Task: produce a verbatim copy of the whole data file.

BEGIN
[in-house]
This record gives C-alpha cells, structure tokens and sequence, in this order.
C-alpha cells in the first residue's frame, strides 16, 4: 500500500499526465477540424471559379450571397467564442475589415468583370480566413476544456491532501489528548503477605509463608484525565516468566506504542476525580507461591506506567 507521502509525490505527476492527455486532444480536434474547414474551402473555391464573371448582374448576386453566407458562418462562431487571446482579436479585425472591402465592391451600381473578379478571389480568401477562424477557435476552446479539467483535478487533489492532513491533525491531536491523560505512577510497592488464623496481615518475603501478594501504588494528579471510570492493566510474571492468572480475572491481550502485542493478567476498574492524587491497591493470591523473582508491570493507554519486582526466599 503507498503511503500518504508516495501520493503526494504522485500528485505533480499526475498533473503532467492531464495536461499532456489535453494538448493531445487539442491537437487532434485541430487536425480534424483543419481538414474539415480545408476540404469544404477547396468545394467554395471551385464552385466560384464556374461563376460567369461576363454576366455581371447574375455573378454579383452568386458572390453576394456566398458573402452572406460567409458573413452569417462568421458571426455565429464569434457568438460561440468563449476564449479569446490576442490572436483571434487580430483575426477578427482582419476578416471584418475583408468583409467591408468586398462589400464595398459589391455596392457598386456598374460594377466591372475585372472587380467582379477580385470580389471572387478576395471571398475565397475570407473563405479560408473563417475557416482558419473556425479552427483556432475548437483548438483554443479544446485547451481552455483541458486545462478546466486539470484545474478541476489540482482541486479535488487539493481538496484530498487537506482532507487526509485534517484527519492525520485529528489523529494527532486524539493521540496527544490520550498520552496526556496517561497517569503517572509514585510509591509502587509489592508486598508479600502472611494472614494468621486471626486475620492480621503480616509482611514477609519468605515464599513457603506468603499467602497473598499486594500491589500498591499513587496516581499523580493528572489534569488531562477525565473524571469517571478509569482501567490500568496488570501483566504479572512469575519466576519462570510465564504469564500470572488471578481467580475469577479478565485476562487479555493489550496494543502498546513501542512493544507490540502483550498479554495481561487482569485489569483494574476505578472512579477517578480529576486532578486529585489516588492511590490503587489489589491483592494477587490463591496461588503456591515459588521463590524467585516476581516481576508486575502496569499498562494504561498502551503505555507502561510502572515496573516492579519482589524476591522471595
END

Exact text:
[in-house]
This record gives C-alpha cells, structure tokens and sequence, in this order.
C-alpha cells in the first residue's frame, strides 16, 4: 500500500499526465477540424471559379450571397467564442475589415468583370480566413476544456491532501489528548503477605509463608484525565516468566506504542476525580507461591506506567 507521502509525490505527476492527455486532444480536434474547414474551402473555391464573371448582374448576386453566407458562418462562431487571446482579436479585425472591402465592391451600381473578379478571389480568401477562424477557435476552446479539467483535478487533489492532513491533525491531536491523560505512577510497592488464623496481615518475603501478594501504588494528579471510570492493566510474571492468572480475572491481550502485542493478567476498574492524587491497591493470591523473582508491570493507554519486582526466599 503507498503511503500518504508516495501520493503526494504522485500528485505533480499526475498533473503532467492531464495536461499532456489535453494538448493531445487539442491537437487532434485541430487536425480534424483543419481538414474539415480545408476540404469544404477547396468545394467554395471551385464552385466560384464556374461563376460567369461576363454576366455581371447574375455573378454579383452568386458572390453576394456566398458573402452572406460567409458573413452569417462568421458571426455565429464569434457568438460561440468563449476564449479569446490576442490572436483571434487580430483575426477578427482582419476578416471584418475583408468583409467591408468586398462589400464595398459589391455596392457598386456598374460594377466591372475585372472587380467582379477580385470580389471572387478576395471571398475565397475570407473563405479560408473563417475557416482558419473556425479552427483556432475548437483548438483554443479544446485547451481552455483541458486545462478546466486539470484545474478541476489540482482541486479535488487539493481538496484530498487537506482532507487526509485534517484527519492525520485529528489523529494527532486524539493521540496527544490520550498520552496526556496517561497517569503517572509514585510509591509502587509489592508486598508479600502472611494472614494468621486471626486475620492480621503480616509482611514477609519468605515464599513457603506468603499467602497473598499486594500491589500498591499513587496516581499523580493528572489534569488531562477525565473524571469517571478509569482501567490500568496488570501483566504479572512469575519466576519462570510465564504469564500470572488471578481467580475469577479478565485476562487479555493489550496494543502498546513501542512493544507490540502483550498479554495481561487482569485489569483494574476505578472512579477517578480529576486532578486529585489516588492511590490503587489489589491483592494477587490463591496461588503456591515459588521463590524467585516476581516481576508486575502496569499498562494504561498502551503505555507502561510502572515496573516492579519482589524476591522471595